The National Assembly will meet at 11:30 am on Sunday (today) to vote on the no-confidence resolution against Prime Minister Imran Khan tabled by the joint opposition on March 8.

The day to determine the premier’s future is finally here after a series of incidents and multiple shifts in the country’s political scenario.

The prime minister himself will attend the crucial session of the lower house to be presided over by Speaker Asad Qaiser.

PM Imran is confident that he will defeat the no-confidence motion against him as he has announced “to fight till the last ball.”

VIOLENCE: It is alleged that the government and the PTI leadership have decided to incite violence in the federal capital during the vote on no-trust resolution.

Senior journalist Hamid Mir quoted sources as saying that the government and PTI leadership have decided to stop the opposition lawmakers from exiting the parliament lodges and entering the lower house.

Whether they enter the assembly or even if they are outside, they will be beaten, Mir claimed.

Earlier, PM Imran had called on the youth to protest for two days — Saturday and Sunday — against a “foreign conspiracy” being hatched against his government.

DENIAL: However, the Prime Minister’s House contradicted the report. “The Prime Minister’s Office strongly denies the news and strongly condemns such a one-sided propaganda campaign,” said a statement issued by the PM Office.

“Baseless news is being aired on a media channel regarding the no-confidence motion, according to which the opposition members of the National Assembly will be prevented from reaching the lower house tomorrow.

“The Prime Minister firmly believes in the democratic process and opposes any unconstitutional move,” it added.

THE SESSION: According to local media, the lawmakers have started reaching the assembly for the crucial session. The security in the capital has been heightened and there is only one way open to reach assembly that is choked due to rush of parliamentarians and assembly staff.

THE PROCEDURE: Of the total 342 members of the assembly, a prime minister is elected by securing 172 or more votes. The premier would continue if the opposition fails to produce 172 or more lawmakers in the assembly for any reason.

If PM Imran loses the vote, parliament would continue to function and the lawmakers in the National Assembly will elect a new prime minister to serve until August 2023, after which a general election is due within 60 days. However, the new premier can go for early elections .

Though the opposition parties have shown their strength in the assembly in the previous session and insisted on voting on the motion without having the support of PTI’s disgruntled members, the deputy speaker had adjourned the session for Sunday at 11:30am.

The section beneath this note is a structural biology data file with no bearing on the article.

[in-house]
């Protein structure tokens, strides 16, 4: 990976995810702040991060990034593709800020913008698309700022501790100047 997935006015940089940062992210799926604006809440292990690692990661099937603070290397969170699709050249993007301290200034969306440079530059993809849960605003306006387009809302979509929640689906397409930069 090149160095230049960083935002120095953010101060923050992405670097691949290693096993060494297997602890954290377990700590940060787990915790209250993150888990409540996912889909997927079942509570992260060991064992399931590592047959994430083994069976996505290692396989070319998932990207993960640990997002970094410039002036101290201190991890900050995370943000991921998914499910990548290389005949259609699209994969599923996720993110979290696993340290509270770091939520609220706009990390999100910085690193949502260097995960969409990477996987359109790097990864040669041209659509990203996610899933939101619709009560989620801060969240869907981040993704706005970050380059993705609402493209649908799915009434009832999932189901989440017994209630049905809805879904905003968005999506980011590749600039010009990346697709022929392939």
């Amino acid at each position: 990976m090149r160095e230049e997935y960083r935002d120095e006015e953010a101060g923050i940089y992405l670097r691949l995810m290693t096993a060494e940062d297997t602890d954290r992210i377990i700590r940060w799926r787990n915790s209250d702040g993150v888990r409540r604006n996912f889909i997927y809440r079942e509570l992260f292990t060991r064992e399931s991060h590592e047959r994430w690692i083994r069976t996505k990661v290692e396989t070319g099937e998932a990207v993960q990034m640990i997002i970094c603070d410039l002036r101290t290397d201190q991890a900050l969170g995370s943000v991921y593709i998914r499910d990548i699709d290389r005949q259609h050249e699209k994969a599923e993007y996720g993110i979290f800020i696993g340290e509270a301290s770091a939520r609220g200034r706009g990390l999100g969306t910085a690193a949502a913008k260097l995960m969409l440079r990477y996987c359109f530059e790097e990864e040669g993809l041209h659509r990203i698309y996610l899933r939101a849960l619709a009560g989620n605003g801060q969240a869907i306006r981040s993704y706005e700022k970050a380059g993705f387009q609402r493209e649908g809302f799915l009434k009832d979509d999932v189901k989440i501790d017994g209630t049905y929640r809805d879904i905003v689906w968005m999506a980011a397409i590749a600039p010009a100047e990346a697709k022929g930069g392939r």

Under clause (2) of Article 95 (vote of no-confidence against Prime Minister) of the Constitution, “a resolution referred to in clause (1) shall not be voted upon before the expiration of three days, or later than seven days, from the day on which such resolution is moved in the National Assembly.” Clause (4) of Article 95 adds that “If the resolution referred to in clause (1) is passed by a majority of the total membership of the National Assembly, the Prime Minister shall cease to hold office.”

Rule 37 (6) (Resolution for a vote of no-confidence against the Prime Minister) of Procedure and Conduct of Business in the National Assembly, 2007, also state that “the resolution shall not be voted upon before the expiry of three days, or later than seven days, from the day on which the resolution is moved in the Assembly.”

The Second Schedule of the NA rules defines the procedure for recording votes. Before voting commences, it states, that the speaker shall direct that the bells be rung for five minutes to enable members not present in the chamber to be present. Immediately after the bells stop ringing, all the entrances to the Lobby shall be locked and the Assembly staff posted at each entrance shall not allow any entry or exit through those entrances until the voting has concluded.

It adds that, “the Speaker shall then read out the resolution before the assembly and ask the members who wish to vote in favour of the resolution to pass in single file through the entrance where tellers shall be posted to record the votes. On reaching the desk of the tellers, each member shall, in turn, call out the division number allotted to him under the rules.

The tellers shall then mark off his number on the division list simultaneously calling out the name of the member. In order to ensure that his vote has been properly recorded, the member shall not move off until he has clearly heard the teller call out his name. After a member has recorded his vote, he shall not return to the Chamber until bells are rung under paragraph 3.

“When the Speaker finds that all the members who wished to vote have recorded their votes, he shall announce that the voting has concluded. Thereupon the Secretary shall cause the division list to be collected, count the recorded votes and present the result of the count to the Speaker.

The Speaker shall then direct that the bells be rung for two minutes to enable the members to return to the Chamber. After the bells stop ringing, the Speaker shall announce the result to the Assembly,” it adds.


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